This disagreement with my assumption also implies that the consumption imbalance is temporary and can resolve itself gradually and over time as the benefits of earlier investment begin to emerge and eventually overwhelm the total costs of those investments. Of course if this is true China does not need a surging current account surplus because if investment isn’t being wasted it can keep investment rising faster than savings for many more years. The current account surplus, remember, is just the excess of savings over investment.

The key vulnerability of my argument, then, is whether or not you think investment in the aggregate is being misallocated in China and has been for many years. If you agree that it has, and that it has reached unsustainable levels, then you must also agree that consumption must become a greater share of GDP over the next five to ten years. What’s more, you should also agree that the only way to increase the consumption share of GDP is to increase the household income (or wealth) share of GDP.*

China, in other words, must stop transferring income from households to the state and in fact must reverse those transfers.  As Chinese household income and wealth become a greater share of the overall economy, so will Chinese consumption. 

This is the key prediction, and it implies that one way or the other Beijing will engineer a transfer of wealth from the state sector to the household sector.  As I see it, the various ways in which this transfer can take place can all be accounted for by one or more of the five following options:

1.       Beijing can slowly reverse the transfers, for example by gradually raising real interest rates, the foreign exchange value of the currency, and wages, or by lowering income and consumption taxes.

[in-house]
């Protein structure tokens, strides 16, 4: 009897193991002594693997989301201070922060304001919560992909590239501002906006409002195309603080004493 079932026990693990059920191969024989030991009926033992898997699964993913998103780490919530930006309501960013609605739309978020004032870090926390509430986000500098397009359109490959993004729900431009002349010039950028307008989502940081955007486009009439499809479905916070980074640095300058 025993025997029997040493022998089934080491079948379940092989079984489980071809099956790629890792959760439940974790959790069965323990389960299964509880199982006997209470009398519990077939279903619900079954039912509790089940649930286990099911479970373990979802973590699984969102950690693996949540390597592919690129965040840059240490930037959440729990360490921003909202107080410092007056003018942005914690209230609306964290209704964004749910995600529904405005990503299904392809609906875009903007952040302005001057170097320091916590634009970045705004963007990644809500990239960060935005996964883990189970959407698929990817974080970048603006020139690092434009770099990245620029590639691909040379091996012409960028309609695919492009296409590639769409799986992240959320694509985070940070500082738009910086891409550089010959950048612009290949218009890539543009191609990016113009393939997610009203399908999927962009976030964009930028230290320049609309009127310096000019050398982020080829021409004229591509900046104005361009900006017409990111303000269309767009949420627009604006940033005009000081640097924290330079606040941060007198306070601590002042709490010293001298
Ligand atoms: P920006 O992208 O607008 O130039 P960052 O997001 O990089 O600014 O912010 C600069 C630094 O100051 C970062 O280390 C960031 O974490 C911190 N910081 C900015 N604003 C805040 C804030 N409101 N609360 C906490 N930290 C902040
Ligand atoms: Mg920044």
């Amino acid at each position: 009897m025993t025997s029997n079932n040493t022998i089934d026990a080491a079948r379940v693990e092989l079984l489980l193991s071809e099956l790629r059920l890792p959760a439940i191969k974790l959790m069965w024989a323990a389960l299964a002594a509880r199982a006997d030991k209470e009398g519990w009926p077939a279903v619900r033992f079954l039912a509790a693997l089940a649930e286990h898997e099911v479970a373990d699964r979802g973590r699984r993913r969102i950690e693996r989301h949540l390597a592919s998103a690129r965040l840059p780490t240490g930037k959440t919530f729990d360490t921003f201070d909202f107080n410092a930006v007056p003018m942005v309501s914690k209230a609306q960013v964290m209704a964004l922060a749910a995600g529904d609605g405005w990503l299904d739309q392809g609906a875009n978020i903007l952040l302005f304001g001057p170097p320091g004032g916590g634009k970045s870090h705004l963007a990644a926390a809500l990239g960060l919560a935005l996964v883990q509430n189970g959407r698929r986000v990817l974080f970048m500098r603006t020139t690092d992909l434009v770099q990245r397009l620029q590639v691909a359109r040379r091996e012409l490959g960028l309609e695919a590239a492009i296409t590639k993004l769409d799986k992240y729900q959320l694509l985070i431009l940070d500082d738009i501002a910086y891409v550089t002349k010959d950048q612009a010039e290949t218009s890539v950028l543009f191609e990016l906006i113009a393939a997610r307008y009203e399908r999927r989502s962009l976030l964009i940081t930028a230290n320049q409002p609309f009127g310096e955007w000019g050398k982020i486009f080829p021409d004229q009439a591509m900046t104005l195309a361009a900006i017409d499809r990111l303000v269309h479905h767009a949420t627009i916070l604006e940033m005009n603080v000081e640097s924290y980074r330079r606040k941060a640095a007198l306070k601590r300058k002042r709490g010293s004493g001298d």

2.       Beijing can quickly reverse the transfers in the same way.

3.       Beijing can directly transfer wealth from the state sector to the private sector by privatizing assets and using the proceeds directly or indirectly to boost household wealth.

4.       Beijing can transfer wealth from the state sector to the private sector by absorbing private sector debt.

5.       Beijing can cut investment sharply, resulting in a collapse in growth, but it can mitigate the employment impact of this collapse by hiring unemployed workers for various make-work programs and paying their salaries out of state resources.

Notice that all of these options effectively have China doing the same thing: In each case the state share of GDP is reduced and the household share is increased. There are however very big differences in how the changes are distributed among various parts of the household sector and the state sector.

Notice also that the changing share of GDP tells us little or nothing about the actual GDP growth rate, or about the growth rate either of household wealth or of state wealth. It just tells us something very important about the relative growth rates. For example we can posit a case in which GDP grows by 9% annually while household income grows by 12-13% annually.  In that case the rest of the economy would grow by roughly 5-6% annually (household income is approximately half of GDP), and the distribution of this growth would be shared between the state sector and the business sector. This might be considered the “good case” scenario of rebalancing.

Alternatively, we can posit that annual GDP growth is 0%. In that case the annual growth in household income might be 3-4% while the state and business sectors contract at roughly 3-4%. This would be the “bad case” scenario.

Will Beijing sanction the changes? Continue reading…

* Technically there is another way, and that is for household debt to surge as households borrow to fund consumption, but most evidence suggests that consumer financing is correlated with household wealth, and anyway it will take China many years to develop a robust consumer financing infrastructure.